CHELSEA, MANHATTAN: The long arm of the law reaches out and grabs even us creative types some times. In fact, having a lawyer on speed dial should indicate that there’s good stuff going on — contracts, licenses, and publishing deals must be flying around, right? New York City entertainment legal eagle Elliot Resnik, who lends his talents to such producers as Ben H. Allen and Mike Hartnett, artists as diverse as Ferry Corsten, Starkillers, Lez Zeppelin, The Kin, and record labels as Chocolate Industries, Plant Music and Definitive Jux.Net, sees a legal landscape that’s rapidly changing in the music industry.
Resnik started his own Manhattan-based practice in 2003 after learning the intricacies of the label side at TVT records. He’s a frequent panelist at seminars, and with good reason — he loves to talk about music and business.
Q: What’s fun about being in entertainment law in 2009?
A: What makes my practice so enjoyable now is that the ground is shifting so rapidly in so many respects. It’s a continuing refinement of music distribution and technology that has turned the industry paradigm that existed for 40 years on its head. You’re able to get content that much faster, and it’s much more about promoting the artist in all their endeavors than the record itself.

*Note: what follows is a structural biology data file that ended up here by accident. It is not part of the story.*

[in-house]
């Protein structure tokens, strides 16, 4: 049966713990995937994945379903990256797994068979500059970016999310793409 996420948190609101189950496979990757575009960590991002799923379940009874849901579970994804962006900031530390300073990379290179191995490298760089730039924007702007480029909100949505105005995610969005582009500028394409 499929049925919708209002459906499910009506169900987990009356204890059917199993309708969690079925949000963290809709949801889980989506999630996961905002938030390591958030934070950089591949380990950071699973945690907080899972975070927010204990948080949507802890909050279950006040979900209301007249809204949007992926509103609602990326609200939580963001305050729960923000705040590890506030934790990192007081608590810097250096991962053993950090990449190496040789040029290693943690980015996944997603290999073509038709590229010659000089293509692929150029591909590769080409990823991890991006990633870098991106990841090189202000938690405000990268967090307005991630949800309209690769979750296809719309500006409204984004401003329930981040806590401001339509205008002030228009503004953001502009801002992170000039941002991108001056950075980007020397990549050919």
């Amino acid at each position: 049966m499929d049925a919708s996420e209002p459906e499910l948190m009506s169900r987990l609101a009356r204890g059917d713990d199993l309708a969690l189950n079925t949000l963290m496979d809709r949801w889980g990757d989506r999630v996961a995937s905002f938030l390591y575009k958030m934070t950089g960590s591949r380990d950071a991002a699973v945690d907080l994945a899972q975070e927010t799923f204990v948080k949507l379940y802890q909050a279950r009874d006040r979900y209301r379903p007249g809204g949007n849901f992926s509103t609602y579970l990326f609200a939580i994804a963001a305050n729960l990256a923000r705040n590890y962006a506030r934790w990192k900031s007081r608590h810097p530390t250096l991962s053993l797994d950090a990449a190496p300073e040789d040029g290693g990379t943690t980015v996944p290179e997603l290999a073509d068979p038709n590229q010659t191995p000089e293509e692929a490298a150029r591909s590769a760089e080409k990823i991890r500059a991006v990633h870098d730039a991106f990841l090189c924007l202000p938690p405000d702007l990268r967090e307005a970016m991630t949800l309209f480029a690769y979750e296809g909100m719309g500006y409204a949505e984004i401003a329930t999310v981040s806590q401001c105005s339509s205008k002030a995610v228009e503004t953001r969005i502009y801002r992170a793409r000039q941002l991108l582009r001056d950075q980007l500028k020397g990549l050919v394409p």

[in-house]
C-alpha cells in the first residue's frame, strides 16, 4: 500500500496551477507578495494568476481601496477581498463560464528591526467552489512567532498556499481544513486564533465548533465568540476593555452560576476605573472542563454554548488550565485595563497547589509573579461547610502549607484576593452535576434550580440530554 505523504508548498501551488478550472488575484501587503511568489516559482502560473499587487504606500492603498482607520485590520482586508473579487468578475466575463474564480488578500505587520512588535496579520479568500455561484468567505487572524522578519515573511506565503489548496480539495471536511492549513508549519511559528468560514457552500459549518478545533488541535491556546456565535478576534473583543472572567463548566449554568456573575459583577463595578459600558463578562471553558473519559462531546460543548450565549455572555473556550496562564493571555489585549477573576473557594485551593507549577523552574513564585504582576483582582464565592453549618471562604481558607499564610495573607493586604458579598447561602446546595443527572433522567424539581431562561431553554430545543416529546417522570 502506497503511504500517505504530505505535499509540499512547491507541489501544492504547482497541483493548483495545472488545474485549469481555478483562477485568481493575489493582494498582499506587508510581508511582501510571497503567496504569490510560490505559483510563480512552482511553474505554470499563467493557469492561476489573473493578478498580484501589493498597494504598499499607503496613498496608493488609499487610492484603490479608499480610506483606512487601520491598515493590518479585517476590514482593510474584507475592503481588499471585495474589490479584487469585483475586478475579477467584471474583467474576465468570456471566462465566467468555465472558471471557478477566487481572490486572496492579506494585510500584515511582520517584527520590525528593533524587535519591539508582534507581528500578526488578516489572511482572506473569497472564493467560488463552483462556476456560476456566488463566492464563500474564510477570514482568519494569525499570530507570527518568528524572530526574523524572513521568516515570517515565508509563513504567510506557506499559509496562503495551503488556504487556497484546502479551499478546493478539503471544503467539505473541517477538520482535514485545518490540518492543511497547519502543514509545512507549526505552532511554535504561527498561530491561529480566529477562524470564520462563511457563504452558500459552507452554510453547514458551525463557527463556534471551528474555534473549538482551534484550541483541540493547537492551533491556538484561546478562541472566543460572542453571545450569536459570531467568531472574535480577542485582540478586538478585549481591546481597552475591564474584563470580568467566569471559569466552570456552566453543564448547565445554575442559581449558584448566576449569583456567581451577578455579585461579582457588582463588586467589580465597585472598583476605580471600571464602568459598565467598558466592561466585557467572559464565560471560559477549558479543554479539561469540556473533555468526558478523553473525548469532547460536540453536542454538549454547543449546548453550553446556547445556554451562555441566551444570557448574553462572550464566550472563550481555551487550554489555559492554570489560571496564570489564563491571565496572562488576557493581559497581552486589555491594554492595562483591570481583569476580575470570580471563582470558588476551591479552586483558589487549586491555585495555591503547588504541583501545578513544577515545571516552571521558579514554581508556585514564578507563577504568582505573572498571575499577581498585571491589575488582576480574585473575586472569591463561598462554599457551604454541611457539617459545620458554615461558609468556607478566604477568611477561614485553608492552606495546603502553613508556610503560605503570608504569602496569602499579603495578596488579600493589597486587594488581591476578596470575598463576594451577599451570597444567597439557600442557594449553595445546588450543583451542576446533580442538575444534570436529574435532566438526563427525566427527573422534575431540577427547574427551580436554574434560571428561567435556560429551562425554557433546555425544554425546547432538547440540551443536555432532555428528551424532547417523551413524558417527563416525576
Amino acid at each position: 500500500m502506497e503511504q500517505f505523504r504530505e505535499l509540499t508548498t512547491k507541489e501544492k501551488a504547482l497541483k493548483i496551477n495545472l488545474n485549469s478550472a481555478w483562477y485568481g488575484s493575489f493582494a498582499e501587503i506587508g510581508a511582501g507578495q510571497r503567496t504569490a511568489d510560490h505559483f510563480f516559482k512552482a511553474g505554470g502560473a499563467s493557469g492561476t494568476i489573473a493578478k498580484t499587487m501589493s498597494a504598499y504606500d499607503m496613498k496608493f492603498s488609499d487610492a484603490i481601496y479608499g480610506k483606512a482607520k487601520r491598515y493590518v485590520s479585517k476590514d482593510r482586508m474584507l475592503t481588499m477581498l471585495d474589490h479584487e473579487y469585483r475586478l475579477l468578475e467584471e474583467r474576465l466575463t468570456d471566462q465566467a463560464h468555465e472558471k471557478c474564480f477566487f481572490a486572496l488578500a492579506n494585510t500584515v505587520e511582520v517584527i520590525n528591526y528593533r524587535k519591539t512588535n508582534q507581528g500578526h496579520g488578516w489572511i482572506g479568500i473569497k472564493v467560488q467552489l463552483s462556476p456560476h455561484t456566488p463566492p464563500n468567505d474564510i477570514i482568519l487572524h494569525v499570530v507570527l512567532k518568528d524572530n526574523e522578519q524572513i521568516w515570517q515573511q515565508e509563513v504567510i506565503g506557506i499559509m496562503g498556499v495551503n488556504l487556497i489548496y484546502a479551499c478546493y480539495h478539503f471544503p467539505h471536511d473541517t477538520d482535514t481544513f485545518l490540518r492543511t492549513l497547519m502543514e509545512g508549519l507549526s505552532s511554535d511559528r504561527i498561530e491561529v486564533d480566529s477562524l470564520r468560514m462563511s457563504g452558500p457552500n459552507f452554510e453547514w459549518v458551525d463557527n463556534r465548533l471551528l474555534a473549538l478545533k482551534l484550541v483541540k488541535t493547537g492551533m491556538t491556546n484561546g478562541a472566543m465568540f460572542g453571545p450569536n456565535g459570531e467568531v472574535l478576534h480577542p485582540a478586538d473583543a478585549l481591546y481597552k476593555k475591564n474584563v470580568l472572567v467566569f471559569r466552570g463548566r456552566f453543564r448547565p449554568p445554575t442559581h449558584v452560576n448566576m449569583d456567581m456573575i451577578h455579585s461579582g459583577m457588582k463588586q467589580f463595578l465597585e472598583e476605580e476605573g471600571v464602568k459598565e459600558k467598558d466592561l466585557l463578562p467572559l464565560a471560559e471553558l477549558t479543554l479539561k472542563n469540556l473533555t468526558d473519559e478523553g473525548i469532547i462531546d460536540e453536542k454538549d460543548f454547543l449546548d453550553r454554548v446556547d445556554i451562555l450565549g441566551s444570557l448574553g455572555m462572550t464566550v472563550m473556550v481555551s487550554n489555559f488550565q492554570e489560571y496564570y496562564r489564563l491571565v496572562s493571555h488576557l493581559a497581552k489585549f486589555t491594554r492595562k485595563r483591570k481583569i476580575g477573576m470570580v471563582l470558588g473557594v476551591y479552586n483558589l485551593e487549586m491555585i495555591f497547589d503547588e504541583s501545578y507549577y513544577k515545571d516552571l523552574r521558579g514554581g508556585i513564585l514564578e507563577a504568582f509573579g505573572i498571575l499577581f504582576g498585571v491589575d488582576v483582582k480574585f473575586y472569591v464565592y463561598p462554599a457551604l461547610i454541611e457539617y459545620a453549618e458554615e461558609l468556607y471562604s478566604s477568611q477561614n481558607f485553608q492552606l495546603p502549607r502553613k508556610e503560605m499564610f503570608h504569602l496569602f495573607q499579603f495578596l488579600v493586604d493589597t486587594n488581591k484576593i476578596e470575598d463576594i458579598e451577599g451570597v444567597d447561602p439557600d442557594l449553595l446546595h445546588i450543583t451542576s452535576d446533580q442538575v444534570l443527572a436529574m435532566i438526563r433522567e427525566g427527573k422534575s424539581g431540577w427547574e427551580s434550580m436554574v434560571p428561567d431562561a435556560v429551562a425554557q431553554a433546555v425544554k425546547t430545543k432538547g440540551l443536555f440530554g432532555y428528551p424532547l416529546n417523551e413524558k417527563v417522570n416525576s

Now we’re coming out of this phase where piracy was incredibly rampant — Napster, Grokster — and that’s making things interesting for me from the artist-lawyer perspective, as well as the label attorney side. In some respects, things are shifting towards the 360 degree deal — touring, record sales, merchandising and publishing: The largest labels can’t rely purely on record sales to support their model, and their model is about a big push in terms of marketing and promotion and terrestrial radio when a record is really working, as opposed to working blogs, internet radio and the iLists of the world which can be viewed as a more indie zone. Now, labels want to aggregate more rights, whereas before they could eat off of the record sales to make their model work.
This is one of those evolutions of the industry that makes it challenging. Artists and producers may have one ideal, the reality of the business landscape is another ideal, and it’s only where the twain shall meet that you can have a successful run at it.
What’s making the legal landscape for producers and artists more complex now? How do you have to evolve to handle it?